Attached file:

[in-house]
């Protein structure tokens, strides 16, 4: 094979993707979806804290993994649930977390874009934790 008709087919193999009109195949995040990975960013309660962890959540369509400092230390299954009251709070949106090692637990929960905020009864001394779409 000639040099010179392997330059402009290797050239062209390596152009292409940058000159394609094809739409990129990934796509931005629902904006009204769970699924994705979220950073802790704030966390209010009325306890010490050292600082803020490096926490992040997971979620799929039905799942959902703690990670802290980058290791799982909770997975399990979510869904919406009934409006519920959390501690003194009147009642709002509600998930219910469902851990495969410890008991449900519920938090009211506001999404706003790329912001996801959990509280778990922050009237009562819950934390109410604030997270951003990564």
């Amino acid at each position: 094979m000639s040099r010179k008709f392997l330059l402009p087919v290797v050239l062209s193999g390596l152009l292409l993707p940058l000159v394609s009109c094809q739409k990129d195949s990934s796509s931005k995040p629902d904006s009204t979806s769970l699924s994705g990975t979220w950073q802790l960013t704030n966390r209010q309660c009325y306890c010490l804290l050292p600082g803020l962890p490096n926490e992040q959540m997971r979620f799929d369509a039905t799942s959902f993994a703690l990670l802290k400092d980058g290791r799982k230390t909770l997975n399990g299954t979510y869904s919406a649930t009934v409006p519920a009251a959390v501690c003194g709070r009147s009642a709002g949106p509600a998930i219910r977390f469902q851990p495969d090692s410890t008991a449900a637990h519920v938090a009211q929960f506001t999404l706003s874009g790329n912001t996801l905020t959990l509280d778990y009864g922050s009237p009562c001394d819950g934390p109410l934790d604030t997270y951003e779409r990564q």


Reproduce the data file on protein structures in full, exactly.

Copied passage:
[in-house]
């Protein structure tokens, strides 16, 4: 094979993707979806804290993994649930977390874009934790 008709087919193999009109195949995040990975960013309660962890959540369509400092230390299954009251709070949106090692637990929960905020009864001394779409 000639040099010179392997330059402009290797050239062209390596152009292409940058000159394609094809739409990129990934796509931005629902904006009204769970699924994705979220950073802790704030966390209010009325306890010490050292600082803020490096926490992040997971979620799929039905799942959902703690990670802290980058290791799982909770997975399990979510869904919406009934409006519920959390501690003194009147009642709002509600998930219910469902851990495969410890008991449900519920938090009211506001999404706003790329912001996801959990509280778990922050009237009562819950934390109410604030997270951003990564």
């Amino acid at each position: 094979m000639s040099r010179k008709f392997l330059l402009p087919v290797v050239l062209s193999g390596l152009l292409l993707p940058l000159v394609s009109c094809q739409k990129d195949s990934s796509s931005k995040p629902d904006s009204t979806s769970l699924s994705g990975t979220w950073q802790l960013t704030n966390r209010q309660c009325y306890c010490l804290l050292p600082g803020l962890p490096n926490e992040q959540m997971r979620f799929d369509a039905t799942s959902f993994a703690l990670l802290k400092d980058g290791r799982k230390t909770l997975n399990g299954t979510y869904s919406a649930t009934v409006p519920a009251a959390v501690c003194g709070r009147s009642a709002g949106p509600a998930i219910r977390f469902q851990p495969d090692s410890t008991a449900a637990h519920v938090a009211q929960f506001t999404l706003s874009g790329n912001t996801l905020t959990l509280d778990y009864g922050s009237p009562c001394d819950g934390p109410l934790d604030t997270y951003e779409r990564q």